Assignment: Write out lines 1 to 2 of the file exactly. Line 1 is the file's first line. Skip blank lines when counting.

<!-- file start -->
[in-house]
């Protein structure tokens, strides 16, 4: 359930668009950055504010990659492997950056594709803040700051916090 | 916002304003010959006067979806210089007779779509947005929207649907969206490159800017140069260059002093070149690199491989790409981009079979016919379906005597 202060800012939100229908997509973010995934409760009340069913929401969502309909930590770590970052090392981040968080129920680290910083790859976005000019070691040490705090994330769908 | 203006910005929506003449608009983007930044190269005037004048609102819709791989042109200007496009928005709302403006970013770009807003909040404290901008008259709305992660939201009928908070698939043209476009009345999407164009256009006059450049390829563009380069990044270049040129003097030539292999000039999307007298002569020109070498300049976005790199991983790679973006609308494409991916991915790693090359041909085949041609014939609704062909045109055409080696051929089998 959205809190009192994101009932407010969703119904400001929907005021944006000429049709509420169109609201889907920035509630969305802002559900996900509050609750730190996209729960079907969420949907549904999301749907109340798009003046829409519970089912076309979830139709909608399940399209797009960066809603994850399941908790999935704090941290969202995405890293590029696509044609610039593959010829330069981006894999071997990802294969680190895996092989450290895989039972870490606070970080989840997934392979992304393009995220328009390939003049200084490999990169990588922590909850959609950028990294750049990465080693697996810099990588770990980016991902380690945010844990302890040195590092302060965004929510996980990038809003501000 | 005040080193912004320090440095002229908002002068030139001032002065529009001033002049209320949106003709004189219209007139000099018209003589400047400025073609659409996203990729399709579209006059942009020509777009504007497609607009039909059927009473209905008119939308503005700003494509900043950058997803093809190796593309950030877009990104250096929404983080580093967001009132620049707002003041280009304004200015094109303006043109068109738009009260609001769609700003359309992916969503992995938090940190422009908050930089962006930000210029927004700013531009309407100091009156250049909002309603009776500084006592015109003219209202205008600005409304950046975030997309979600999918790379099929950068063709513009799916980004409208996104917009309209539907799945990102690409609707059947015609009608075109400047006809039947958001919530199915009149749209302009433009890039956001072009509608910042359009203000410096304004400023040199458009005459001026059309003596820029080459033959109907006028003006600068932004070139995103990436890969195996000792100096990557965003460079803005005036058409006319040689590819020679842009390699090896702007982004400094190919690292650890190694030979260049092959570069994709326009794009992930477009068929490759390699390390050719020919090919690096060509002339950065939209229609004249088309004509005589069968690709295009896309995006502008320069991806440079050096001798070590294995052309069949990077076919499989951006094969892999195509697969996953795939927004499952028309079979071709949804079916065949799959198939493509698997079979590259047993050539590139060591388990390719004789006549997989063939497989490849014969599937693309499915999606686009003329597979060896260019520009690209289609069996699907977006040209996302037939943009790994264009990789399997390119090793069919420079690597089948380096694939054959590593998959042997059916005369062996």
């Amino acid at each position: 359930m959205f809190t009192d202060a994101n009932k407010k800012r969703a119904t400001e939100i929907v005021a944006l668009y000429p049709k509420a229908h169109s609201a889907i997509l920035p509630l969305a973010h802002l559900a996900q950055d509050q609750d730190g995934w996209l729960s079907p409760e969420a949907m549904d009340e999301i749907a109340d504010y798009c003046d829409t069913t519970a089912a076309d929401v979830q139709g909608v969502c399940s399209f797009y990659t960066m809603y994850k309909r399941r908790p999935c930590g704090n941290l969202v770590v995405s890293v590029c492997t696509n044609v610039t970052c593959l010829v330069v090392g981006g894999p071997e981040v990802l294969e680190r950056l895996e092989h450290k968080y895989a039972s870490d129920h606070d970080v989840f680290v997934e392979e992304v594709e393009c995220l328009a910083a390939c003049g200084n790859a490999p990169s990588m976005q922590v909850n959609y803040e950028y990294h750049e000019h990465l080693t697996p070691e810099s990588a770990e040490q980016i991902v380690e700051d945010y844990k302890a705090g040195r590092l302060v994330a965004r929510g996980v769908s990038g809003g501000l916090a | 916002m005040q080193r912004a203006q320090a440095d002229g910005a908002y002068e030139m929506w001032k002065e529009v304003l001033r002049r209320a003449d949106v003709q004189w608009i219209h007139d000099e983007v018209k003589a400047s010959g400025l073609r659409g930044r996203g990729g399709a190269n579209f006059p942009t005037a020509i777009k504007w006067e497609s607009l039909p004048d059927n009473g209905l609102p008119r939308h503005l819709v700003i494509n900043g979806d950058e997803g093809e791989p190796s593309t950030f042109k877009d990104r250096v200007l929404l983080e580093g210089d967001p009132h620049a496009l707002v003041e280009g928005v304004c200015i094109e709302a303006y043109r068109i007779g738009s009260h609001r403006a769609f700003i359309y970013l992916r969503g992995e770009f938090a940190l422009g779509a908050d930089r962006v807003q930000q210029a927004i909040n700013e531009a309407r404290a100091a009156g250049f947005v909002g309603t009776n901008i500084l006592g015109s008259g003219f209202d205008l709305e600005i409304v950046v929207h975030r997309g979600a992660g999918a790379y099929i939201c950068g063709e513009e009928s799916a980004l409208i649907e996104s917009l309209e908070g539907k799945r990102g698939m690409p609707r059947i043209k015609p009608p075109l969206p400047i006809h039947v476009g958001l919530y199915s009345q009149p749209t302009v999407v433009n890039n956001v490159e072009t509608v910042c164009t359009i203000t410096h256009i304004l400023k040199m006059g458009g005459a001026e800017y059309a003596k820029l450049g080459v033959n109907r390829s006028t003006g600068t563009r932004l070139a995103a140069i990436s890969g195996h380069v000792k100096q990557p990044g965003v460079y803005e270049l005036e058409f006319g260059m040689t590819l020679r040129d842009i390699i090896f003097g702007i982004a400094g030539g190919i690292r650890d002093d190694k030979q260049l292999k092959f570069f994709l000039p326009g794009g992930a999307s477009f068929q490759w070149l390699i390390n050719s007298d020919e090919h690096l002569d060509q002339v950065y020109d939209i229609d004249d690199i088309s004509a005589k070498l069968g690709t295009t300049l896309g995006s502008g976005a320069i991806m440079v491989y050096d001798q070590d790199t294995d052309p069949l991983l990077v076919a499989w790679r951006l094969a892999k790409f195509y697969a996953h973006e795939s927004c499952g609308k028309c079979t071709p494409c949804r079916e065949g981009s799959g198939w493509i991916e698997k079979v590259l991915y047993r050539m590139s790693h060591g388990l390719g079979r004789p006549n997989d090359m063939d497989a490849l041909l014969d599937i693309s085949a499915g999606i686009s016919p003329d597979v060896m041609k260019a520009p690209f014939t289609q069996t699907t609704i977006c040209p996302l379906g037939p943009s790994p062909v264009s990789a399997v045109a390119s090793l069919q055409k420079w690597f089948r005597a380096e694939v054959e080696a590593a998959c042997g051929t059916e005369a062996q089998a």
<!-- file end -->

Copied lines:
[in-house]
């Protein structure tokens, strides 16, 4: 359930668009950055504010990659492997950056594709803040700051916090 | 916002304003010959006067979806210089007779779509947005929207649907969206490159800017140069260059002093070149690199491989790409981009079979016919379906005597 202060800012939100229908997509973010995934409760009340069913929401969502309909930590770590970052090392981040968080129920680290910083790859976005000019070691040490705090994330769908 | 203006910005929506003449608009983007930044190269005037004048609102819709791989042109200007496009928005709302403006970013770009807003909040404290901008008259709305992660939201009928908070698939043209476009009345999407164009256009006059450049390829563009380069990044270049040129003097030539292999000039999307007298002569020109070498300049976005790199991983790679973006609308494409991916991915790693090359041909085949041609014939609704062909045109055409080696051929089998 959205809190009192994101009932407010969703119904400001929907005021944006000429049709509420169109609201889907920035509630969305802002559900996900509050609750730190996209729960079907969420949907549904999301749907109340798009003046829409519970089912076309979830139709909608399940399209797009960066809603994850399941908790999935704090941290969202995405890293590029696509044609610039593959010829330069981006894999071997990802294969680190895996092989450290895989039972870490606070970080989840997934392979992304393009995220328009390939003049200084490999990169990588922590909850959609950028990294750049990465080693697996810099990588770990980016991902380690945010844990302890040195590092302060965004929510996980990038809003501000 | 005040080193912004320090440095002229908002002068030139001032002065529009001033002049209320949106003709004189219209007139000099018209003589400047400025073609659409996203990729399709579209006059942009020509777009504007497609607009039909059927009473209905008119939308503005700003494509900043950058997803093809190796593309950030877009990104250096929404983080580093967001009132620049707002003041280009304004200015094109303006043109068109738009009260609001769609700003359309992916969503992995938090940190422009908050930089962006930000210029927004700013531009309407100091009156250049909002309603009776500084006592015109003219209202205008600005409304950046975030997309979600999918790379099929950068063709513009799916980004409208996104917009309209539907799945990102690409609707059947015609009608075109400047006809039947958001919530199915009149749209302009433009890039956001072009509608910042359009203000410096304004400023040199458009005459001026059309003596820029080459033959109907006028003006600068932004070139995103990436890969195996000792100096990557965003460079803005005036058409006319040689590819020679842009390699090896702007982004400094190919690292650890190694030979260049092959570069994709326009794009992930477009068929490759390699390390050719020919090919690096060509002339950065939209229609004249088309004509005589069968690709295009896309995006502008320069991806440079050096001798070590294995052309069949990077076919499989951006094969892999195509697969996953795939927004499952028309079979071709949804079916065949799959198939493509698997079979590259047993050539590139060591388990390719004789006549997989063939497989490849014969599937693309499915999606686009003329597979060896260019520009690209289609069996699907977006040209996302037939943009790994264009990789399997390119090793069919420079690597089948380096694939054959590593998959042997059916005369062996």